Newspaper article Pittsburgh Post-Gazette (Pittsburgh, PA)

'You've Got to Have Thick Skin' Weather Forecasters Always Second-Guessed after Big Snowstorms

Newspaper article Pittsburgh Post-Gazette (Pittsburgh, PA)

'You've Got to Have Thick Skin' Weather Forecasters Always Second-Guessed after Big Snowstorms

Article excerpt

Despite the Doppler radar, the satellite mapping technology, the 15 automated data collectors at regional airports, the 100 data collectors in backyards and the predictive weather models that use algorithms to come up with the most accurate forecast possible, Fred McMullen knows some people still are going to be upset Tuesday with the forecast of the snowstorm heading our way.

"People's brains only remember the biggest number," Mr. McMullen, the warning coordination meteorologist at the National Weather Service Pittsburgh, said Monday in his office in Moon.

"They might hear a bunch of different forecasts about the storm -1 to 2 inches, or 4 to 6 inches, or 12 inches -but the one they'll remember is the 12 inches, and if it isn't that much they'll go on Facebook or somewhere and make a comment and say, 'They were wrong!'" he said. "You've got to have thick skin in this business."

That is true for all 10 meteorologists at the weather service's Pittsburgh station - one of 122 stations nationwide -who have been working 24/7 on the coming storm for days to refine predictions.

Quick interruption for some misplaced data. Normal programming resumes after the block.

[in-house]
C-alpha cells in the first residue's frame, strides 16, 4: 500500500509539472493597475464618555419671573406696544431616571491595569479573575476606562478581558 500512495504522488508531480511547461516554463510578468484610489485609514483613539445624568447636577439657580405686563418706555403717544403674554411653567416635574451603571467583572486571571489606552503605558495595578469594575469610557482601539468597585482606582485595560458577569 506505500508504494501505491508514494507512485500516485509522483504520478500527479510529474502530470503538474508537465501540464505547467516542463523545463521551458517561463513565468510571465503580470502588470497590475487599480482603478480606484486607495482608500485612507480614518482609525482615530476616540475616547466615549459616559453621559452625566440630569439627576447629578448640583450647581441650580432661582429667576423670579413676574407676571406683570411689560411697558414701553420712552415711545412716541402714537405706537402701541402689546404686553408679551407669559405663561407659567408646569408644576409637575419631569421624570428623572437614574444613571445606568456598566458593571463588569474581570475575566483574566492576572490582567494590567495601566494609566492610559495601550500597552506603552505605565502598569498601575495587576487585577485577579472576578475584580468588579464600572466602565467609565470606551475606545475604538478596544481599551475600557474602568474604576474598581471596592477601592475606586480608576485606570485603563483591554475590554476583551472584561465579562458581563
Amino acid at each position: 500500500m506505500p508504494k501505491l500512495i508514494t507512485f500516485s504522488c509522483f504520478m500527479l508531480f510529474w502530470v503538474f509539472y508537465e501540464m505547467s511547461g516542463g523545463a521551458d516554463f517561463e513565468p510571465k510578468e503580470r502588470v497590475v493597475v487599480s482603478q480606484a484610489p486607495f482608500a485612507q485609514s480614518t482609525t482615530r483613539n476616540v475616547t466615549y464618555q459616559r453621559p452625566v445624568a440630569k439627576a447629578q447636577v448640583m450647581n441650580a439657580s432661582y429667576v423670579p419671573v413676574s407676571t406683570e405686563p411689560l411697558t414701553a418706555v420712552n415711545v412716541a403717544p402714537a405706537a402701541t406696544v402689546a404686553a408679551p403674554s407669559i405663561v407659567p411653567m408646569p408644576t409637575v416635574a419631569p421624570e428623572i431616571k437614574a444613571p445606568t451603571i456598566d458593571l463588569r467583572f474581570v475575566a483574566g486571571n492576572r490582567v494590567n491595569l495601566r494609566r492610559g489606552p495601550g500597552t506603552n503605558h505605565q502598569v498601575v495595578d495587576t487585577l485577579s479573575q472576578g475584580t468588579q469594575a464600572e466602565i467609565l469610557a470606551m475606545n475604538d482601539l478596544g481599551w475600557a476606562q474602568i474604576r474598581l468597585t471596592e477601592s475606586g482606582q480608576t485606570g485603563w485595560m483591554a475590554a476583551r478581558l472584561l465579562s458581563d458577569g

Mr. McMullen handles many of the meetings with state and local officials in this region, which includes Western Pennsylvania, eastern Ohio, northern West Virginia and western Maryland.

There was a 2:30 p.m. call Monday with Westmoreland County officials, wondering what the changing forecast -the projection of 4 to 8 inches dropped to 2 to 4 inches -meant for them.

At 4 p.m. he would talk with school superintendents in West Virginia, followed by a call with Maryland state and local emergency management officials.

And all of that came after three conference calls in the morning with other officials, including from Pennsylvania, all wanting to know what he could add to what they were reading about what may turn out to be the biggest storm of the 2016-17 winter.

"They want to know how it's going to affect their residents, how it's going to affect the commute, so people can get safely where they're going," he said.

A decade ago, though, "We'd get a ton of calls from residents wanting to know what's happening. We don't get that anymore because people have so many sources of news to get their weather information. …

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